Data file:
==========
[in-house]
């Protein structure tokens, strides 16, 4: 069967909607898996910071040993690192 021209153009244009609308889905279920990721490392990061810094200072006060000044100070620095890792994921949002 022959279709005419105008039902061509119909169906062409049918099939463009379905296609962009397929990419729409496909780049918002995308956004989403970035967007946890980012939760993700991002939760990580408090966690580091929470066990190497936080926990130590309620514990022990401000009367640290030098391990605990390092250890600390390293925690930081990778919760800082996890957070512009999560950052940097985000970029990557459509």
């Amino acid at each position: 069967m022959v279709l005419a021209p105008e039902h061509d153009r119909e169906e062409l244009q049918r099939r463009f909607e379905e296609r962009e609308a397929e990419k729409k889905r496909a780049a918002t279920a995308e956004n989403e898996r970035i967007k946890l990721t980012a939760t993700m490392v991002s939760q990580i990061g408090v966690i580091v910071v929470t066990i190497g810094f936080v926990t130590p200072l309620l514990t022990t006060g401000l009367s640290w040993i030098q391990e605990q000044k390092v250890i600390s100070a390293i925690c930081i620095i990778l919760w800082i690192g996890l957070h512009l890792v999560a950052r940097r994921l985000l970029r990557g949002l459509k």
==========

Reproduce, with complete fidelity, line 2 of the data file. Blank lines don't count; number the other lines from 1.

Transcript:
């Protein structure tokens, strides 16, 4: 069967909607898996910071040993690192 021209153009244009609308889905279920990721490392990061810094200072006060000044100070620095890792994921949002 022959279709005419105008039902061509119909169906062409049918099939463009379905296609962009397929990419729409496909780049918002995308956004989403970035967007946890980012939760993700991002939760990580408090966690580091929470066990190497936080926990130590309620514990022990401000009367640290030098391990605990390092250890600390390293925690930081990778919760800082996890957070512009999560950052940097985000970029990557459509």